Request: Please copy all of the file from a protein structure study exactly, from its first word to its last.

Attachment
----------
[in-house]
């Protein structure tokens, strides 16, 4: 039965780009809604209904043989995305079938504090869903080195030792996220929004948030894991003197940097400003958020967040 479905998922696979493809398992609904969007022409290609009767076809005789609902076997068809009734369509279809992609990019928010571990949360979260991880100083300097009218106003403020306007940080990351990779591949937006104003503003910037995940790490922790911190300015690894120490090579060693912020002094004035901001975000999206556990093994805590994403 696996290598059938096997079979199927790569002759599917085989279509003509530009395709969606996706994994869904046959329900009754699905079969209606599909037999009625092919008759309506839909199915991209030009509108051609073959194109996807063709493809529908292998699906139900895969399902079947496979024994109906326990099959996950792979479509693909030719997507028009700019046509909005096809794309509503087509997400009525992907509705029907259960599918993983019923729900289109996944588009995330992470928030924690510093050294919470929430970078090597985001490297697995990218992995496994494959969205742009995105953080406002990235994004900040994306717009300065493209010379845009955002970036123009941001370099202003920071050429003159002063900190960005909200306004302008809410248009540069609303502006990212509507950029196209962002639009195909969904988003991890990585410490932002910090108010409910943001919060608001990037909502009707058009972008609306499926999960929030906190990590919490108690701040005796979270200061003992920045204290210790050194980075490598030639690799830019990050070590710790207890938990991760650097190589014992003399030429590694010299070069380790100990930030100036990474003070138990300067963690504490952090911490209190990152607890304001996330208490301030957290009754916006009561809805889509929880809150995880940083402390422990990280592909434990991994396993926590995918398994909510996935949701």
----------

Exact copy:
[in-house]
């Protein structure tokens, strides 16, 4: 039965780009809604209904043989995305079938504090869903080195030792996220929004948030894991003197940097400003958020967040 479905998922696979493809398992609904969007022409290609009767076809005789609902076997068809009734369509279809992609990019928010571990949360979260991880100083300097009218106003403020306007940080990351990779591949937006104003503003910037995940790490922790911190300015690894120490090579060693912020002094004035901001975000999206556990093994805590994403 696996290598059938096997079979199927790569002759599917085989279509003509530009395709969606996706994994869904046959329900009754699905079969209606599909037999009625092919008759309506839909199915991209030009509108051609073959194109996807063709493809529908292998699906139900895969399902079947496979024994109906326990099959996950792979479509693909030719997507028009700019046509909005096809794309509503087509997400009525992907509705029907259960599918993983019923729900289109996944588009995330992470928030924690510093050294919470929430970078090597985001490297697995990218992995496994494959969205742009995105953080406002990235994004900040994306717009300065493209010379845009955002970036123009941001370099202003920071050429003159002063900190960005909200306004302008809410248009540069609303502006990212509507950029196209962002639009195909969904988003991890990585410490932002910090108010409910943001919060608001990037909502009707058009972008609306499926999960929030906190990590919490108690701040005796979270200061003992920045204290210790050194980075490598030639690799830019990050070590710790207890938990991760650097190589014992003399030429590694010299070069380790100990930030100036990474003070138990300067963690504490952090911490209190990152607890304001996330208490301030957290009754916006009561809805889509929880809150995880940083402390422990990280592909434990991994396993926590995918398994909510996935949701």